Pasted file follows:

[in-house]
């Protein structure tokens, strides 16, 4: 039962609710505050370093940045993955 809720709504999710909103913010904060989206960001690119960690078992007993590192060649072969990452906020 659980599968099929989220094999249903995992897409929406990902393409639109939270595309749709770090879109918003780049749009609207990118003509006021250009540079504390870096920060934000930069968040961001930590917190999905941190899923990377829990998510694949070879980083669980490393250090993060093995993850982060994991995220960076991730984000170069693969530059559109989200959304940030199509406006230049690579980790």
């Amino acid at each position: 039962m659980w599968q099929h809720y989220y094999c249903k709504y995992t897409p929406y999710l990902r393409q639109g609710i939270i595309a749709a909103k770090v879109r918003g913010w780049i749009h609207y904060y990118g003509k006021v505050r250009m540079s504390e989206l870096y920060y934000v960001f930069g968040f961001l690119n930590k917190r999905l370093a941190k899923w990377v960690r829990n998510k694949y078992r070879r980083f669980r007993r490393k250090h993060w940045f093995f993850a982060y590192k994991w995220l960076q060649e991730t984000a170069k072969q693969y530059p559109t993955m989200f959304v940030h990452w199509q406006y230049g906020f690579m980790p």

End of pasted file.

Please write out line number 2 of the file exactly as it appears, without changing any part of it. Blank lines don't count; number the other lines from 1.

């Protein structure tokens, strides 16, 4: 039962609710505050370093940045993955 809720709504999710909103913010904060989206960001690119960690078992007993590192060649072969990452906020 659980599968099929989220094999249903995992897409929406990902393409639109939270595309749709770090879109918003780049749009609207990118003509006021250009540079504390870096920060934000930069968040961001930590917190999905941190899923990377829990998510694949070879980083669980490393250090993060093995993850982060994991995220960076991730984000170069693969530059559109989200959304940030199509406006230049690579980790």